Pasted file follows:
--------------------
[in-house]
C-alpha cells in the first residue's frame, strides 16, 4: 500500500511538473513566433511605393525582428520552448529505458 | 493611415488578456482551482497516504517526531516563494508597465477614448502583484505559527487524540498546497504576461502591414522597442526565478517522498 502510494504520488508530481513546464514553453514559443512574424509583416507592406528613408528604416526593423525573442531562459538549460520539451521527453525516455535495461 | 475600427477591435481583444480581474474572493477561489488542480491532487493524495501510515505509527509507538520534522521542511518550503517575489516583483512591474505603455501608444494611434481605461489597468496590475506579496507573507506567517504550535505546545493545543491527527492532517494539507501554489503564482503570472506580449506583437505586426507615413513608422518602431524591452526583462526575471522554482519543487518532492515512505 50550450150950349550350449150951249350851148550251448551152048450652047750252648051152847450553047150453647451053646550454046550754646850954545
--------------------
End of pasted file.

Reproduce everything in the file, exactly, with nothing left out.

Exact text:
[in-house]
C-alpha cells in the first residue's frame, strides 16, 4: 500500500511538473513566433511605393525582428520552448529505458 | 493611415488578456482551482497516504517526531516563494508597465477614448502583484505559527487524540498546497504576461502591414522597442526565478517522498 502510494504520488508530481513546464514553453514559443512574424509583416507592406528613408528604416526593423525573442531562459538549460520539451521527453525516455535495461 | 475600427477591435481583444480581474474572493477561489488542480491532487493524495501510515505509527509507538520534522521542511518550503517575489516583483512591474505603455501608444494611434481605461489597468496590475506579496507573507506567517504550535505546545493545543491527527492532517494539507501554489503564482503570472506580449506583437505586426507615413513608422518602431524591452526583462526575471522554482519543487518532492515512505 50550450150950349550350449150951249350851148550251448551152048450652047750252648051152847450553047150453647451053646550454046550754646850954545